Researchers at the University of Basel have uncovered a cell-intrinsic mechanism, that controls the appropriate number of T cells in the organism and thus ensures that the immune system functions properly. This mechanism has also been found in slime molds, suggesting that this regulation of cell density is evolutionarily conserved.
Our immune system, which is responsible for controlling attacks from viruses, bacteria, parasites, but also preventing the occurrence of cancer cells, consists of multiple cell types. There are billions of these immune cells in our body, including T lymphocytes, or T cells for short. T cells are produced in the bone marrow, selected in the thymus and are essential for a proper functioning of our immune system. While enough T cells need to be present at any time, the body must also ensure that they do not exceed a certain density. But how does the immune system recognize whether the correct number of T cells are present within the circulation?
Coronin proteins control T cell population size
The research team led by Prof. Dr. Jean Pieters at the Biozentrum of the University of Basel has now been able to uncover the cell’s own mechanism that regulates the population size of T cells. Their previous work, as well as that of other groups, already showed that a protein called coronin 1 plays an important role in the survival of T cells in the body.
In the new work, the researchers report that when the numbers of T cells rise, the expression of the protein coronin 1, that is already among the most abundant proteins in T cells, is further increased. This promotes the survival of the T cells and thus ensures a sufficient size of their population.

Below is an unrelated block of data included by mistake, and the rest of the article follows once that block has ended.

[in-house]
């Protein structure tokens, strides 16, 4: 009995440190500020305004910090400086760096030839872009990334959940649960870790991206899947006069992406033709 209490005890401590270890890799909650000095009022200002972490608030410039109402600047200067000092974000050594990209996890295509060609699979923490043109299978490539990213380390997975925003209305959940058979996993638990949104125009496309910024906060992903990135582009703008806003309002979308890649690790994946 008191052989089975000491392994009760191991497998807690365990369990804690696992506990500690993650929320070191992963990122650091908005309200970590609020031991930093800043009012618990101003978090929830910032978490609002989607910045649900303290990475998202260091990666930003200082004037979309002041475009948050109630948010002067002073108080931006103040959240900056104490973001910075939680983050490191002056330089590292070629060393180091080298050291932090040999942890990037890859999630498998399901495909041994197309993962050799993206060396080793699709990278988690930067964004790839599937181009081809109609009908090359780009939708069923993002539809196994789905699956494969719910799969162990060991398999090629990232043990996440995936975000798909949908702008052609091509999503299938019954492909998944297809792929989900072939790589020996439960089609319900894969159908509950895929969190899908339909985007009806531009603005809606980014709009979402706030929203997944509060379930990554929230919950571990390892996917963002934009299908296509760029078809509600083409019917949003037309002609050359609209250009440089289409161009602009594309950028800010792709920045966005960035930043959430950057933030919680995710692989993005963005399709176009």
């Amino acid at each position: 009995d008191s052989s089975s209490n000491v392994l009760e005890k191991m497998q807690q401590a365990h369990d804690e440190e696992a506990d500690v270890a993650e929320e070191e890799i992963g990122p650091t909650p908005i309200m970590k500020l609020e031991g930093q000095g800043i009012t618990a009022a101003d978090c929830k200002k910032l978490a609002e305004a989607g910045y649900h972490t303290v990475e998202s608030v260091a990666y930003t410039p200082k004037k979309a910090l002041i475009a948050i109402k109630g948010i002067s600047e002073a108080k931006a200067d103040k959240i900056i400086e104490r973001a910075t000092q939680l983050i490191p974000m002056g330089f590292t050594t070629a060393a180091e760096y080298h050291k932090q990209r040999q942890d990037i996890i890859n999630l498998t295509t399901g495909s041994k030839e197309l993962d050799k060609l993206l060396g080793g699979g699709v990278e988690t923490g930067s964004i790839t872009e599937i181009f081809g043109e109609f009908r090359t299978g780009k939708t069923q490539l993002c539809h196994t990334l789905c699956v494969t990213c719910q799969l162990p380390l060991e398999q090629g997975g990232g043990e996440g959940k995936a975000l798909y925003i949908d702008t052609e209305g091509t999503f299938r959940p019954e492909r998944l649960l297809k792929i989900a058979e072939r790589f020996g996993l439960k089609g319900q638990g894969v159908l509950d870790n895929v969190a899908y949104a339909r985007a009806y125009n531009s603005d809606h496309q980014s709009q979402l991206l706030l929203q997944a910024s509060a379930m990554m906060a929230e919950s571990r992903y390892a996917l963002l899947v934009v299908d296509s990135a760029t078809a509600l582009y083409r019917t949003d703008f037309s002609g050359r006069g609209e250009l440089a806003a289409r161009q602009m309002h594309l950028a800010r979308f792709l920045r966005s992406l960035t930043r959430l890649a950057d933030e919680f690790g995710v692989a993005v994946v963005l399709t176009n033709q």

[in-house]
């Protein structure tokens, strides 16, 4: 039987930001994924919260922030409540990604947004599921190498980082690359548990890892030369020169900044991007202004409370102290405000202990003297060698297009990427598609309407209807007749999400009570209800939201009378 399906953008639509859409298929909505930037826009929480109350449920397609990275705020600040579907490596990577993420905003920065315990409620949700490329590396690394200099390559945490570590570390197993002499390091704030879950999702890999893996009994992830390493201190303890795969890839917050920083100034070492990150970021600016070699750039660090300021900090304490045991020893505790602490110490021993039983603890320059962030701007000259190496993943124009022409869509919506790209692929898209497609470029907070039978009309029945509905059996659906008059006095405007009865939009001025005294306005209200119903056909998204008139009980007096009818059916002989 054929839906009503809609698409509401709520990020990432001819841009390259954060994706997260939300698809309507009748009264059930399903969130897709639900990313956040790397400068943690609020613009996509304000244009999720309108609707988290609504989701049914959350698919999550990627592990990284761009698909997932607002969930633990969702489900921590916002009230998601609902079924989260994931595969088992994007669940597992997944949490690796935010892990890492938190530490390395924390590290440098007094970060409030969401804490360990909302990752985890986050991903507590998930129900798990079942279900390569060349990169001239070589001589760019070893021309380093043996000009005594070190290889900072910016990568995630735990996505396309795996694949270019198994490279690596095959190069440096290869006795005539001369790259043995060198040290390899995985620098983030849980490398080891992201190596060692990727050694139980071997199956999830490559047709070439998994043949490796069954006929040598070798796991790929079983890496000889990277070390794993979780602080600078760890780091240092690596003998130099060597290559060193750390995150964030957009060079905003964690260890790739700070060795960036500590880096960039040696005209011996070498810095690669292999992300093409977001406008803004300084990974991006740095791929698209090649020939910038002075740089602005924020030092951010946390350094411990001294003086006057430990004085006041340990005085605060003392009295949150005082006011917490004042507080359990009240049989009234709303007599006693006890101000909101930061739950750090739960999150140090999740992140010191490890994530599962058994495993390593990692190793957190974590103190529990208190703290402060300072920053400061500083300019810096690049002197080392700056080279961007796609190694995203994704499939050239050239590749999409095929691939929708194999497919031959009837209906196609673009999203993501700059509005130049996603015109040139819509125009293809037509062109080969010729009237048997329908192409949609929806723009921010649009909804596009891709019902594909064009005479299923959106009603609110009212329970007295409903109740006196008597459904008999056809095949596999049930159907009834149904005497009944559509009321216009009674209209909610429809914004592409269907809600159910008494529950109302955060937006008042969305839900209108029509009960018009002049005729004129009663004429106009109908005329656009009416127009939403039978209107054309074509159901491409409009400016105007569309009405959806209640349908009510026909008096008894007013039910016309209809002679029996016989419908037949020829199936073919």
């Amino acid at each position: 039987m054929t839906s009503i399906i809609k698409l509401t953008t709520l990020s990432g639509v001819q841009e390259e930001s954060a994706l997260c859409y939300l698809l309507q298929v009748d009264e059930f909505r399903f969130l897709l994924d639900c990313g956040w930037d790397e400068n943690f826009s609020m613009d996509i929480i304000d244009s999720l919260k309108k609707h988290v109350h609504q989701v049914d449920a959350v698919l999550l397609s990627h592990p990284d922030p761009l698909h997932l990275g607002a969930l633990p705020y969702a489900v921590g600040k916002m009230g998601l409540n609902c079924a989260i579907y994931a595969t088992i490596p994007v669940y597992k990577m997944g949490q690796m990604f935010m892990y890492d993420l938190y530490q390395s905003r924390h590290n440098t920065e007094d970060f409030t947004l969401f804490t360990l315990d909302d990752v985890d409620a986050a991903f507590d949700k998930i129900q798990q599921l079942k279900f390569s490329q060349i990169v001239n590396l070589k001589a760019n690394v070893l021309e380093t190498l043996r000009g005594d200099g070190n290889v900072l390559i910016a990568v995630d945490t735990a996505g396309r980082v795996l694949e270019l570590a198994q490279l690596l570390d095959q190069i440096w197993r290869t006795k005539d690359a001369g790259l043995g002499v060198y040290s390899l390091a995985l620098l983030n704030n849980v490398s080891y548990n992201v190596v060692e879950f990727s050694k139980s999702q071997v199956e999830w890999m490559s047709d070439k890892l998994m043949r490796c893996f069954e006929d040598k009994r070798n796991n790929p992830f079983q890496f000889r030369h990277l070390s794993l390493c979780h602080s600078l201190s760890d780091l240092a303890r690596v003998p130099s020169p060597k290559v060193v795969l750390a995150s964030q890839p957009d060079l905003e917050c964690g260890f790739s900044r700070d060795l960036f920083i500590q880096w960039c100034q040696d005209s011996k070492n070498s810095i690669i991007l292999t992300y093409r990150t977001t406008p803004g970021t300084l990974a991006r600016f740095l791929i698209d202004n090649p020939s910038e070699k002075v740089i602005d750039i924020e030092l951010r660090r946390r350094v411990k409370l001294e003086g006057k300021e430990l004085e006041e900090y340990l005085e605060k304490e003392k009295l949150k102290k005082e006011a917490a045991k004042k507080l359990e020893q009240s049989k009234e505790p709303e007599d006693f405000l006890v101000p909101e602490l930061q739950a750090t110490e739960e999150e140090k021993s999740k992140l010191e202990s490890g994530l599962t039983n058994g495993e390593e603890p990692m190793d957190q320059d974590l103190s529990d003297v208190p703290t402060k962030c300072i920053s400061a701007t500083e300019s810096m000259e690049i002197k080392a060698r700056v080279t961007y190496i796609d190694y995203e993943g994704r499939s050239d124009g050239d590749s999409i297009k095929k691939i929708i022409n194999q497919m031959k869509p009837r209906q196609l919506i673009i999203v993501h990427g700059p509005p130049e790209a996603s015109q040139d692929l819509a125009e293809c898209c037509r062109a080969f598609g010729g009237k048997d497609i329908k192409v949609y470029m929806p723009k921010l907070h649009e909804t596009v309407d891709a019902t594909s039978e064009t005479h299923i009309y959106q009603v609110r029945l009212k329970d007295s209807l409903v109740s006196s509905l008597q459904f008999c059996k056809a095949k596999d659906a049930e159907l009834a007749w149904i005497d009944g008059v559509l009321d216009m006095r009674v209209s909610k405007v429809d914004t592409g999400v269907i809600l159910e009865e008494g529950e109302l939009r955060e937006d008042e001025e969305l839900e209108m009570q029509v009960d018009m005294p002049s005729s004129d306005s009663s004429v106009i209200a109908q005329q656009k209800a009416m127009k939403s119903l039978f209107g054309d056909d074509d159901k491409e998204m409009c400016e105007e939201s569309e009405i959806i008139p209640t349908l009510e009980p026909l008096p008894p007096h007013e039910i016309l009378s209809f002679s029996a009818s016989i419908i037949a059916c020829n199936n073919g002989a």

But how does the system decide when enough is enough? The researchers discovered that coronin 1 production stops when the upper threshold of T-cell density is reached. As a result, the survival signals for the cells that are otherwise triggered by coronin 1 are missing.
“The cells begin to die and the density of the T-cell population is reduced again,” explains Tohnyui Ndinyanka Fabrice, first author of the study. “It took quite a while to visualize this process. But once obtained, our observation was like watching a disaster movie: If the cells were too crowded, a massive death within cell clusters was initiated.”
An evolutionarily conserved mechanism
Interestingly, the research results also showed that the regulation of the cell population by coronin is also found in amoebas (slime molds), that go through both single and multicellular stages. This finding opens up exciting avenues for future research. “Members of the coronin protein family are highly conserved and widely expressed in the eukaryotic kingdom,” says Prof. Jean Pieters. “Future work could possibly shed light on whether coronin-dependent regulation of the corresponding populations of T cells and slime molds also works in other systems.”
Materials provided by University of Basel. Original written by Heike Sacher. Note: Content may be edited for style and length.